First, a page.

Monday, January 16, 2012

Learning to lose...

As parents it seems like there are always things to surprise us and keep working on new things with our kids, this weekend I found out Chicken needs to learn how to lose.  For some reason I had assumed with daycare, playing games as a family and all the sports that Chicken had learned to lose, and be a good sport, I was wrong.
The kids have been going to chess club since school started and really wanted to participate in one of the monthly tournaments.  With a weekend that wasn't too busy we went this last weekend.  The tournaments seem very well organized, but they start at 8:45 and you usually don't leave till after 1 pm and you only play three games, to put it mildly there is a lot of waiting around.  The waiting around and noise of well over 200 kids crammed into a cafeteria wasn't horrible and I brought the iTouchs so the kids could amuse themselves, but they were a bit restless to say the least.  All the noise and the waiting isn't always the best environment to see a kid at their best, especially mine, but generally both kids played their games and had a good time with the other kids while they were waiting around.

The first game Chicken played he won, the second he drew, and the last he lost, and this is where as a parent there was a glaring neon sign that we needed to start working with Chicken on losing.  The draw game he argued but eventually the referee was able to help him see that his best choice was to draw and get a tie.  The first two games by random chance he played against the same child, a cute girl who looked about his age. This last game was played just as quickly as the first two but about half way though even I could tell that Chicken was going to loose. I don't play chess, I don't really know anything about chess but I could even tell a lose was in Chicken's very near future. Both the boys while playing were not exactly playing by the rules, you touch it you play it, but towards the end as the end was in site it only got worse, Chicken was touching all the pieces and rolling around pieces as he waited for the other boy to play. As Chicken was approaching the end the other boy checked him and he could not see a way out. Technically this boy really check mated him, but as I didn't actually here him say check I am unsure he said anything at all. Next thing the other boy was raising his hand that he had said he won and Chicken was trying to figure out what was going on. The referee asked if they both agreed and Chicken immediately started arguing that he could still play, pieces started getting confused and moved and he was scrambling mentally and physically to refuse to lose. This is where I wished I could have stepped in and walked Chicken through the process of being a good looser, but at tournaments parents can't go out on the floor and I had to watch helpless as Chicken continued to try and scramble out of losing.  Eventually the referee got him to agree that the other boy won, but he was not a happy kid, he hopped up and came to me without looking at anyone and buried his head in my side. I knew he was upset, but felt like he still needed to be a good sport. We hunted down the other boy and shook hands and said good game. Within seconds of this Chicken was in tears and was getting just plain cranky, for the next hour he was a total pain in the butt and it dawned on me that besides being tired he was a bad  loser.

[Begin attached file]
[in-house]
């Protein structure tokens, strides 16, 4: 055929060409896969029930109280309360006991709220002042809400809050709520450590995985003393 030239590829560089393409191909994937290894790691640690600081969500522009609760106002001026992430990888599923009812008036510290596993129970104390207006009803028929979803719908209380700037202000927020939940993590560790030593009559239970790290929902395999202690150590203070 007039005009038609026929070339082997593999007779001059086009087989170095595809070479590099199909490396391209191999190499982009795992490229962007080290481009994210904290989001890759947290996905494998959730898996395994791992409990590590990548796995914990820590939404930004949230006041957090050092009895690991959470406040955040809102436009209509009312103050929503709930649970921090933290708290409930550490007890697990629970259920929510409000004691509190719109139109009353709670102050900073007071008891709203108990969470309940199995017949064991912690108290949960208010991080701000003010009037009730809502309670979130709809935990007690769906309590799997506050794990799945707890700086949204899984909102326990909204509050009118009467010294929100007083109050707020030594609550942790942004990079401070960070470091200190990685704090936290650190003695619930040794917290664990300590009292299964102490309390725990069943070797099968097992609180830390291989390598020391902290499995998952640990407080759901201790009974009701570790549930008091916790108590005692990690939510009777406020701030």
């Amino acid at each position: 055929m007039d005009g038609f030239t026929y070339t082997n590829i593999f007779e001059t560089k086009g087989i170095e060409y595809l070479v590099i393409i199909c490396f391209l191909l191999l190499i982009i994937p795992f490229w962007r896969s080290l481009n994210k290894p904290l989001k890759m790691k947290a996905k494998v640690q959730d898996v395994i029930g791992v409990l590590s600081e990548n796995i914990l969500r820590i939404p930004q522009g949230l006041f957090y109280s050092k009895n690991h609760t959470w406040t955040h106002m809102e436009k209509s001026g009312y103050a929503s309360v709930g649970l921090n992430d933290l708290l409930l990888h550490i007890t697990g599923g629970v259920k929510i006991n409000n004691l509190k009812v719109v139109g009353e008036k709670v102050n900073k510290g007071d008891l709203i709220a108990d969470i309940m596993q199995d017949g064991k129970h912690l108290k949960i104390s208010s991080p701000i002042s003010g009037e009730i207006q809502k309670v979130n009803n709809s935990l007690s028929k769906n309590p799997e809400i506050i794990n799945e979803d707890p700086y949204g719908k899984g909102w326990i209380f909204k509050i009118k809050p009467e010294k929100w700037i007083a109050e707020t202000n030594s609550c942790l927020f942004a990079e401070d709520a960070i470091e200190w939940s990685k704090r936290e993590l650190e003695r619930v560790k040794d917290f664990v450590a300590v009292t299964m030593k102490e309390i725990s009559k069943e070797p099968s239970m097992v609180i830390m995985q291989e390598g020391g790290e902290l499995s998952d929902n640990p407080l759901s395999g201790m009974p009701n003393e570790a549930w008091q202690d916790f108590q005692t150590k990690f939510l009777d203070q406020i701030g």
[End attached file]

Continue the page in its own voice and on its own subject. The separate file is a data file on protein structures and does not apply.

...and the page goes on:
Eventually Chicken calmed down and we had a talk about losing and how to lose to be a good sport.  Chicken did not like, nor really respect the ideas we talked about there were lots of buts and eye rolling. I decided that until he can lose to me we are going to really have to talk before any more chess tournaments. Yesterday morning I had the kids teach me the basics of chess and quickly beat Chicken, he immediately started arguing that he didn't lose. Bean helped me explain how I had won, thank goodness, and eventually Chicken agreed. This launched another talk about being a good loser, and how it is OK to stick up for yourself, but not OK to be a bad loser.

The balance between sticking up for yourself and accepting defeat on occasion can be a thin line, but something tells me Chicken wont' have an issue sticking up for himself, losing without being a total butt head, that is a different thing completely.  


  1. Good for you- it's such an important concept to teach.

  2. oh and such a difficult one to teach, way more than I thought